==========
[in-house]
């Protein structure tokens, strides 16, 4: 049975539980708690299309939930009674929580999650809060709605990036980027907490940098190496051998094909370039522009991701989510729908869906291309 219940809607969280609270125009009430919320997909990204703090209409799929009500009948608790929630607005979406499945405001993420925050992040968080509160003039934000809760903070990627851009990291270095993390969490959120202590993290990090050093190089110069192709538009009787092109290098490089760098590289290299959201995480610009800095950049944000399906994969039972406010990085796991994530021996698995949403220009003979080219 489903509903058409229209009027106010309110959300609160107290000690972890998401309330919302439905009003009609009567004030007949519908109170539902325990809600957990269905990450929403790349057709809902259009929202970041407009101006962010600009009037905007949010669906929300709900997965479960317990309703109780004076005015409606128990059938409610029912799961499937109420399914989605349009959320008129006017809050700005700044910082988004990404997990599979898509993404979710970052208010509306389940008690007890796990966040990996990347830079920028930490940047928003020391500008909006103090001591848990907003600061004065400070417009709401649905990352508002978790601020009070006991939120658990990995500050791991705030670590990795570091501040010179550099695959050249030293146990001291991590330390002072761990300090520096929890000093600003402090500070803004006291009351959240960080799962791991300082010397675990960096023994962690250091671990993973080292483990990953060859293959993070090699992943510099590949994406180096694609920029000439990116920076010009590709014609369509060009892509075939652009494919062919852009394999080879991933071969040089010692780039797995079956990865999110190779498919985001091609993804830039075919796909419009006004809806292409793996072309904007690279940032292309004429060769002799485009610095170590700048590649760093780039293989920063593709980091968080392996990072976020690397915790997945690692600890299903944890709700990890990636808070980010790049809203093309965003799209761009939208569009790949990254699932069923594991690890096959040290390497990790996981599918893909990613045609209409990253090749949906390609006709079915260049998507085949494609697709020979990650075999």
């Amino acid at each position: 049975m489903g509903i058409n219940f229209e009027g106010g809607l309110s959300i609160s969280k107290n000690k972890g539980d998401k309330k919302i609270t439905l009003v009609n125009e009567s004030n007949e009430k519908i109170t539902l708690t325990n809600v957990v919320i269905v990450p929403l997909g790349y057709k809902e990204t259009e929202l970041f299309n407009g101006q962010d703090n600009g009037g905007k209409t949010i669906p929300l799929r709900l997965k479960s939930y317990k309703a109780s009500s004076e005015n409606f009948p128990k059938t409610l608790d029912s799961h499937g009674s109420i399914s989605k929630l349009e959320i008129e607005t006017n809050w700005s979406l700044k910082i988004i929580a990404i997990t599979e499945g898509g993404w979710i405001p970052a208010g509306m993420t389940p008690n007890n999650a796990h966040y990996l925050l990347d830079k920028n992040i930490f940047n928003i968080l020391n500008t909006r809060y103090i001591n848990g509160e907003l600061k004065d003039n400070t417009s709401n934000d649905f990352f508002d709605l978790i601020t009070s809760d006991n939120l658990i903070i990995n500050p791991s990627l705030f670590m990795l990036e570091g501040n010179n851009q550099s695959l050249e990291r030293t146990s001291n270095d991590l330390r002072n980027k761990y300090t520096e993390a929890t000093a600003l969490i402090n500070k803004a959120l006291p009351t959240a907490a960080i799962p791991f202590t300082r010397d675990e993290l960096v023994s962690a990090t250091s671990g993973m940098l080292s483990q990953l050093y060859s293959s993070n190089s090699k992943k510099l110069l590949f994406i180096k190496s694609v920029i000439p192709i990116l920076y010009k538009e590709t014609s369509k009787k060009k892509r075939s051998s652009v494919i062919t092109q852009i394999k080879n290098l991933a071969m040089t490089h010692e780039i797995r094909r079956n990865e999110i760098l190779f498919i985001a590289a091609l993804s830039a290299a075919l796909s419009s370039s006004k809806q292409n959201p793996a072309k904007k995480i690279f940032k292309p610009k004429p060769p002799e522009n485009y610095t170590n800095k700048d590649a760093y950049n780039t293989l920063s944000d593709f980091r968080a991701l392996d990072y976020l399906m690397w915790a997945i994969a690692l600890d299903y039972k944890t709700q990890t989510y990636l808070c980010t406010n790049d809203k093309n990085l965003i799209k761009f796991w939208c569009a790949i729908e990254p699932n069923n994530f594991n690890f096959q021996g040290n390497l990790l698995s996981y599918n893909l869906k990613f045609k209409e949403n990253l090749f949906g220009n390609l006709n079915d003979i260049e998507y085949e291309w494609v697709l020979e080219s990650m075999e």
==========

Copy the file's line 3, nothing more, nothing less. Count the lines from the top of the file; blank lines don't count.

């Amino acid at each position: 049975m489903g509903i058409n219940f229209e009027g106010g809607l309110s959300i609160s969280k107290n000690k972890g539980d998401k309330k919302i609270t439905l009003v009609n125009e009567s004030n007949e009430k519908i109170t539902l708690t325990n809600v957990v919320i269905v990450p929403l997909g790349y057709k809902e990204t259009e929202l970041f299309n407009g101006q962010d703090n600009g009037g905007k209409t949010i669906p929300l799929r709900l997965k479960s939930y317990k309703a109780s009500s004076e005015n409606f009948p128990k059938t409610l608790d029912s799961h499937g009674s109420i399914s989605k929630l349009e959320i008129e607005t006017n809050w700005s979406l700044k910082i988004i929580a990404i997990t599979e499945g898509g993404w979710i405001p970052a208010g509306m993420t389940p008690n007890n999650a796990h966040y990996l925050l990347d830079k920028n992040i930490f940047n928003i968080l020391n500008t909006r809060y103090i001591n848990g509160e907003l600061k004065d003039n400070t417009s709401n934000d649905f990352f508002d709605l978790i601020t009070s809760d006991n939120l658990i903070i990995n500050p791991s990627l705030f670590m990795l990036e570091g501040n010179n851009q550099s695959l050249e990291r030293t146990s001291n270095d991590l330390r002072n980027k761990y300090t520096e993390a929890t000093a600003l969490i402090n500070k803004a959120l006291p009351t959240a907490a960080i799962p791991f202590t300082r010397d675990e993290l960096v023994s962690a990090t250091s671990g993973m940098l080292s483990q990953l050093y060859s293959s993070n190089s090699k992943k510099l110069l590949f994406i180096k190496s694609v920029i000439p192709i990116l920076y010009k538009e590709t014609s369509k009787k060009k892509r075939s051998s652009v494919i062919t092109q852009i394999k080879n290098l991933a071969m040089t490089h010692e780039i797995r094909r079956n990865e999110i760098l190779f498919i985001a590289a091609l993804s830039a290299a075919l796909s419009s370039s006004k809806q292409n959201p793996a072309k904007k995480i690279f940032k292309p610009k004429p060769p002799e522009n485009y610095t170590n800095k700048d590649a760093y950049n780039t293989l920063s944000d593709f980091r968080a991701l392996d990072y976020l399906m690397w915790a997945i994969a690692l600890d299903y039972k944890t709700q990890t989510y990636l808070c980010t406010n790049d809203k093309n990085l965003i799209k761009f796991w939208c569009a790949i729908e990254p699932n069923n994530f594991n690890f096959q021996g040290n390497l990790l698995s996981y599918n893909l869906k990613f045609k209409e949403n990253l090749f949906g220009n390609l006709n079915d003979i260049e998507y085949e291309w494609v697709l020979e080219s990650m075999e």